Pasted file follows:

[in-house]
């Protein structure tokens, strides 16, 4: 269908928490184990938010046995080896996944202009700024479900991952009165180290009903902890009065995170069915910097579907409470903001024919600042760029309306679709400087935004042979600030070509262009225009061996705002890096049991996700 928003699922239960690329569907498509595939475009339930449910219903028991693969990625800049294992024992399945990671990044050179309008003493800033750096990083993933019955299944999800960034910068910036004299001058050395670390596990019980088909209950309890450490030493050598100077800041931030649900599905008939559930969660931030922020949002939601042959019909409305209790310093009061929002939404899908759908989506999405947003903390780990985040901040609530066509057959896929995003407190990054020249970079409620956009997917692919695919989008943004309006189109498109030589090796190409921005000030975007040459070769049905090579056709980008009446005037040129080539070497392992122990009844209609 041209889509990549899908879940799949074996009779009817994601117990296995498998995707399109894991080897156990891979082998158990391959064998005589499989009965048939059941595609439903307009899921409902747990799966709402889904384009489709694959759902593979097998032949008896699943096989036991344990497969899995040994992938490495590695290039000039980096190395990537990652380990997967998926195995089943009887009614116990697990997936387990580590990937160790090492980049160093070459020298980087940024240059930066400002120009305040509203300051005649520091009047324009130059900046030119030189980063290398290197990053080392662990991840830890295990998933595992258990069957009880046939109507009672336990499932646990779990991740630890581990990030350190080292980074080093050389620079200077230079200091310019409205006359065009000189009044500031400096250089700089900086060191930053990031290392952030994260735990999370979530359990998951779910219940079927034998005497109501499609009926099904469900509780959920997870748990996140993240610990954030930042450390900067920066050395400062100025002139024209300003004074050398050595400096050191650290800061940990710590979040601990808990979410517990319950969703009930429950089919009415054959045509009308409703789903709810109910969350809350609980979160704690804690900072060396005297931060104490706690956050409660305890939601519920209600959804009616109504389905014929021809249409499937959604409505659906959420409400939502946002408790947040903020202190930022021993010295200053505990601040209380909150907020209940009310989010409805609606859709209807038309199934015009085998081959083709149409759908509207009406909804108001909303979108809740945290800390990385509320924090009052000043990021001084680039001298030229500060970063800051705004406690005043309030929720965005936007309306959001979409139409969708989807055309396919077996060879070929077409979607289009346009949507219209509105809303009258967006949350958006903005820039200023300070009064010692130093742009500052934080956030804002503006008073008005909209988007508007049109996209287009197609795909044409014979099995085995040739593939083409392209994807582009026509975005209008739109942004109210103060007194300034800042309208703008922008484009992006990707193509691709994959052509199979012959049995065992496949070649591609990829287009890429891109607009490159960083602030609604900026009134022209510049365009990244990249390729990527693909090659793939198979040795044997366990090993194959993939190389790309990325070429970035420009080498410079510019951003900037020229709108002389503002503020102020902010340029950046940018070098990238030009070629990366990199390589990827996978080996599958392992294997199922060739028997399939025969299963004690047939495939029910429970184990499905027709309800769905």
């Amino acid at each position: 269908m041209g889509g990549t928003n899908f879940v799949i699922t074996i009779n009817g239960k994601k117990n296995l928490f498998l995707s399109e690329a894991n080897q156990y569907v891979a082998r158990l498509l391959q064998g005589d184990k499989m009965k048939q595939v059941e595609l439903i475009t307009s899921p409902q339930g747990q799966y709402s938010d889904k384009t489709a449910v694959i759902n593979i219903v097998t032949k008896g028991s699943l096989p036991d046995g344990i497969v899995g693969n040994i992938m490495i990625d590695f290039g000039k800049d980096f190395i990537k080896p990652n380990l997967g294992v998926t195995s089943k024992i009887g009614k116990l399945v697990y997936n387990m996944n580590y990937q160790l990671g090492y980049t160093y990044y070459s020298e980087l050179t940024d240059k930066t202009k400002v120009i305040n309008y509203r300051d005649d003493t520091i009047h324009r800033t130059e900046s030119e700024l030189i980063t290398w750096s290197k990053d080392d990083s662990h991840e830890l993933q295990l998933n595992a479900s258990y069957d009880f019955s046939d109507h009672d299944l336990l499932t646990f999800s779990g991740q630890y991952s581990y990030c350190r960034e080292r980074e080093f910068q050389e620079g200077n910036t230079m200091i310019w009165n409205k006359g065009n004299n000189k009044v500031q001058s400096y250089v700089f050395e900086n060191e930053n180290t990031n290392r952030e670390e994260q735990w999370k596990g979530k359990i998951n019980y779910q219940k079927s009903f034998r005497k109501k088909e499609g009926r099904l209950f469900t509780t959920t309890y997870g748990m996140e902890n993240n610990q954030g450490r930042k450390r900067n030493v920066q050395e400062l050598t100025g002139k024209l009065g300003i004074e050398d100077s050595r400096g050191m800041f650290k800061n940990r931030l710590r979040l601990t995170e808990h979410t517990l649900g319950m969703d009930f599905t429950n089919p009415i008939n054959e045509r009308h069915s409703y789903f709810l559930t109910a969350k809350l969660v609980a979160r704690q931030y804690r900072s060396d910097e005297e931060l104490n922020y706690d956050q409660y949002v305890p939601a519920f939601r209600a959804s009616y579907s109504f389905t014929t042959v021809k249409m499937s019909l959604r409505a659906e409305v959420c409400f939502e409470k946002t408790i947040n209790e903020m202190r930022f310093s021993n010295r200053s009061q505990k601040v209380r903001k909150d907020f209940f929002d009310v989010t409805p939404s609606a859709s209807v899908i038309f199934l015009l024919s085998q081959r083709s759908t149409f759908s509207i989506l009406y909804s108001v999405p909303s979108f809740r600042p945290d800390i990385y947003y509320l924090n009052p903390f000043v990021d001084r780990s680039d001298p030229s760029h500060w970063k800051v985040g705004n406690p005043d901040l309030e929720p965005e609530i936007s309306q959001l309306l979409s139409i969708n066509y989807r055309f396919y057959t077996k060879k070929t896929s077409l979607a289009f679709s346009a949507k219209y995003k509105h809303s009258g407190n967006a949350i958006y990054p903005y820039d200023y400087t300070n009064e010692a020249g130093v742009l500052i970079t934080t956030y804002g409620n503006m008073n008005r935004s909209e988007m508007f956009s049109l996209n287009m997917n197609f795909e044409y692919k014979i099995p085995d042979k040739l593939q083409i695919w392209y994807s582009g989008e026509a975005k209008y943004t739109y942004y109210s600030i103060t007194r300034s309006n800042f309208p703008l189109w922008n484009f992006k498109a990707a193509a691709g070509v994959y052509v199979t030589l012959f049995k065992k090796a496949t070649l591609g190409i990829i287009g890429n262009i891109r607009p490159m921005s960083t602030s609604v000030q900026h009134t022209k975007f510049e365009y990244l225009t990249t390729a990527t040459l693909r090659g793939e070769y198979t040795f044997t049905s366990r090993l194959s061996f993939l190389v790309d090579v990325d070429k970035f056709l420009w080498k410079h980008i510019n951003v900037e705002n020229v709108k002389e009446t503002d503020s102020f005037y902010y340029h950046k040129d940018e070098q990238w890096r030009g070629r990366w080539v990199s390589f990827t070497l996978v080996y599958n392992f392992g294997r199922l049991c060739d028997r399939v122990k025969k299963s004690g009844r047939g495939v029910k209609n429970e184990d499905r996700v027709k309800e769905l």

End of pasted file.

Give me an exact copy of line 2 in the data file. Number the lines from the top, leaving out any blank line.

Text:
């Protein structure tokens, strides 16, 4: 269908928490184990938010046995080896996944202009700024479900991952009165180290009903902890009065995170069915910097579907409470903001024919600042760029309306679709400087935004042979600030070509262009225009061996705002890096049991996700 928003699922239960690329569907498509595939475009339930449910219903028991693969990625800049294992024992399945990671990044050179309008003493800033750096990083993933019955299944999800960034910068910036004299001058050395670390596990019980088909209950309890450490030493050598100077800041931030649900599905008939559930969660931030922020949002939601042959019909409305209790310093009061929002939404899908759908989506999405947003903390780990985040901040609530066509057959896929995003407190990054020249970079409620956009997917692919695919989008943004309006189109498109030589090796190409921005000030975007040459070769049905090579056709980008009446005037040129080539070497392992122990009844209609 041209889509990549899908879940799949074996009779009817994601117990296995498998995707399109894991080897156990891979082998158990391959064998005589499989009965048939059941595609439903307009899921409902747990799966709402889904384009489709694959759902593979097998032949008896699943096989036991344990497969899995040994992938490495590695290039000039980096190395990537990652380990997967998926195995089943009887009614116990697990997936387990580590990937160790090492980049160093070459020298980087940024240059930066400002120009305040509203300051005649520091009047324009130059900046030119030189980063290398290197990053080392662990991840830890295990998933595992258990069957009880046939109507009672336990499932646990779990991740630890581990990030350190080292980074080093050389620079200077230079200091310019409205006359065009000189009044500031400096250089700089900086060191930053990031290392952030994260735990999370979530359990998951779910219940079927034998005497109501499609009926099904469900509780959920997870748990996140993240610990954030930042450390900067920066050395400062100025002139024209300003004074050398050595400096050191650290800061940990710590979040601990808990979410517990319950969703009930429950089919009415054959045509009308409703789903709810109910969350809350609980979160704690804690900072060396005297931060104490706690956050409660305890939601519920209600959804009616109504389905014929021809249409499937959604409505659906959420409400939502946002408790947040903020202190930022021993010295200053505990601040209380909150907020209940009310989010409805609606859709209807038309199934015009085998081959083709149409759908509207009406909804108001909303979108809740945290800390990385509320924090009052000043990021001084680039001298030229500060970063800051705004406690005043309030929720965005936007309306959001979409139409969708989807055309396919077996060879070929077409979607289009346009949507219209509105809303009258967006949350958006903005820039200023300070009064010692130093742009500052934080956030804002503006008073008005909209988007508007049109996209287009197609795909044409014979099995085995040739593939083409392209994807582009026509975005209008739109942004109210103060007194300034800042309208703008922008484009992006990707193509691709994959052509199979012959049995065992496949070649591609990829287009890429891109607009490159960083602030609604900026009134022209510049365009990244990249390729990527693909090659793939198979040795044997366990090993194959993939190389790309990325070429970035420009080498410079510019951003900037020229709108002389503002503020102020902010340029950046940018070098990238030009070629990366990199390589990827996978080996599958392992294997199922060739028997399939025969299963004690047939495939029910429970184990499905027709309800769905």